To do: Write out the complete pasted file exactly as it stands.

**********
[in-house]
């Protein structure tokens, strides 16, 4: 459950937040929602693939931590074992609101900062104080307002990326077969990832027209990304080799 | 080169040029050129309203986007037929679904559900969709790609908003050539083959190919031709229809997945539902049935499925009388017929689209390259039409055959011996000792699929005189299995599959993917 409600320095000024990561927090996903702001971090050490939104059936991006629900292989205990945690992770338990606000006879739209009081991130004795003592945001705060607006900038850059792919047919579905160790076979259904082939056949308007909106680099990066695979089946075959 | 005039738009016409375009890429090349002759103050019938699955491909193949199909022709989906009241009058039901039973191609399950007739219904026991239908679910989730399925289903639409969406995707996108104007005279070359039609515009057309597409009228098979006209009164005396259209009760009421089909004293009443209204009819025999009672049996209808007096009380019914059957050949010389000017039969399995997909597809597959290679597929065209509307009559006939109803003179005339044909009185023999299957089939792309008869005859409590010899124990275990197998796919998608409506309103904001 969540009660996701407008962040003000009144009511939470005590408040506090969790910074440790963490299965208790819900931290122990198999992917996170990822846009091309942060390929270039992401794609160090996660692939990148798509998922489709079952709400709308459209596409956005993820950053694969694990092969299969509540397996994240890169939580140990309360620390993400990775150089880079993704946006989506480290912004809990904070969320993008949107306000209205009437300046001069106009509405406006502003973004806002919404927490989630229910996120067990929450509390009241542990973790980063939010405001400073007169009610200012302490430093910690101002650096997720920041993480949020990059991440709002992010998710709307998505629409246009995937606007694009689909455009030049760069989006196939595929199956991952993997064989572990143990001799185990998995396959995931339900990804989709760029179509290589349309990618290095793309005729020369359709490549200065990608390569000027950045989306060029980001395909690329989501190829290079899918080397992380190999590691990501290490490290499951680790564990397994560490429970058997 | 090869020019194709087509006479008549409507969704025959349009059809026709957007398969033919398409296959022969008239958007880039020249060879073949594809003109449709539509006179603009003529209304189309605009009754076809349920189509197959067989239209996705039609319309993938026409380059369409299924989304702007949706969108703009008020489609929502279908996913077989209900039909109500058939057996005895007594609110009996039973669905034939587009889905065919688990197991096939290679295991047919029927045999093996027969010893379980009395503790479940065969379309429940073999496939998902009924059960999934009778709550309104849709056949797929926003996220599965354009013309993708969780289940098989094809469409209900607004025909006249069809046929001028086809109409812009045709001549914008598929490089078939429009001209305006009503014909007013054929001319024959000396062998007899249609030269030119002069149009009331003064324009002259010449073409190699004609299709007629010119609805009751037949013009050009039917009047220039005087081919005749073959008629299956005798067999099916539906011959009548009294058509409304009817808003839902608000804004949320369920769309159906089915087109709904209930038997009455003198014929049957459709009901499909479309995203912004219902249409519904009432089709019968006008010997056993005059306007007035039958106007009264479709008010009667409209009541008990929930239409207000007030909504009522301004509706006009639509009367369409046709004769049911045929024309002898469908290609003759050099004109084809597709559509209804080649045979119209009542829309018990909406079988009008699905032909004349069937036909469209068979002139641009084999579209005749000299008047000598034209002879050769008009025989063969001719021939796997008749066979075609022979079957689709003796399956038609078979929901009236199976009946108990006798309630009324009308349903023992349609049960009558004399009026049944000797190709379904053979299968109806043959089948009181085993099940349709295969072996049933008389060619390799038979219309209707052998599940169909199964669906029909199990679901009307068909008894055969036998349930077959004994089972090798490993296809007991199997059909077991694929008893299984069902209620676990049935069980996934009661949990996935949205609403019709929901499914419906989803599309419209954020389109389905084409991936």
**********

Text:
[in-house]
């Protein structure tokens, strides 16, 4: 459950937040929602693939931590074992609101900062104080307002990326077969990832027209990304080799 | 080169040029050129309203986007037929679904559900969709790609908003050539083959190919031709229809997945539902049935499925009388017929689209390259039409055959011996000792699929005189299995599959993917 409600320095000024990561927090996903702001971090050490939104059936991006629900292989205990945690992770338990606000006879739209009081991130004795003592945001705060607006900038850059792919047919579905160790076979259904082939056949308007909106680099990066695979089946075959 | 005039738009016409375009890429090349002759103050019938699955491909193949199909022709989906009241009058039901039973191609399950007739219904026991239908679910989730399925289903639409969406995707996108104007005279070359039609515009057309597409009228098979006209009164005396259209009760009421089909004293009443209204009819025999009672049996209808007096009380019914059957050949010389000017039969399995997909597809597959290679597929065209509307009559006939109803003179005339044909009185023999299957089939792309008869005859409590010899124990275990197998796919998608409506309103904001 969540009660996701407008962040003000009144009511939470005590408040506090969790910074440790963490299965208790819900931290122990198999992917996170990822846009091309942060390929270039992401794609160090996660692939990148798509998922489709079952709400709308459209596409956005993820950053694969694990092969299969509540397996994240890169939580140990309360620390993400990775150089880079993704946006989506480290912004809990904070969320993008949107306000209205009437300046001069106009509405406006502003973004806002919404927490989630229910996120067990929450509390009241542990973790980063939010405001400073007169009610200012302490430093910690101002650096997720920041993480949020990059991440709002992010998710709307998505629409246009995937606007694009689909455009030049760069989006196939595929199956991952993997064989572990143990001799185990998995396959995931339900990804989709760029179509290589349309990618290095793309005729020369359709490549200065990608390569000027950045989306060029980001395909690329989501190829290079899918080397992380190999590691990501290490490290499951680790564990397994560490429970058997 | 090869020019194709087509006479008549409507969704025959349009059809026709957007398969033919398409296959022969008239958007880039020249060879073949594809003109449709539509006179603009003529209304189309605009009754076809349920189509197959067989239209996705039609319309993938026409380059369409299924989304702007949706969108703009008020489609929502279908996913077989209900039909109500058939057996005895007594609110009996039973669905034939587009889905065919688990197991096939290679295991047919029927045999093996027969010893379980009395503790479940065969379309429940073999496939998902009924059960999934009778709550309104849709056949797929926003996220599965354009013309993708969780289940098989094809469409209900607004025909006249069809046929001028086809109409812009045709001549914008598929490089078939429009001209305006009503014909007013054929001319024959000396062998007899249609030269030119002069149009009331003064324009002259010449073409190699004609299709007629010119609805009751037949013009050009039917009047220039005087081919005749073959008629299956005798067999099916539906011959009548009294058509409304009817808003839902608000804004949320369920769309159906089915087109709904209930038997009455003198014929049957459709009901499909479309995203912004219902249409519904009432089709019968006008010997056993005059306007007035039958106007009264479709008010009667409209009541008990929930239409207000007030909504009522301004509706006009639509009367369409046709004769049911045929024309002898469908290609003759050099004109084809597709559509209804080649045979119209009542829309018990909406079988009008699905032909004349069937036909469209068979002139641009084999579209005749000299008047000598034209002879050769008009025989063969001719021939796997008749066979075609022979079957689709003796399956038609078979929901009236199976009946108990006798309630009324009308349903023992349609049960009558004399009026049944000797190709379904053979299968109806043959089948009181085993099940349709295969072996049933008389060619390799038979219309209707052998599940169909199964669906029909199990679901009307068909008894055969036998349930077959004994089972090798490993296809007991199997059909077991694929008893299984069902209620676990049935069980996934009661949990996935949205609403019709929901499914419906989803599309419209954020389109389905084409991936």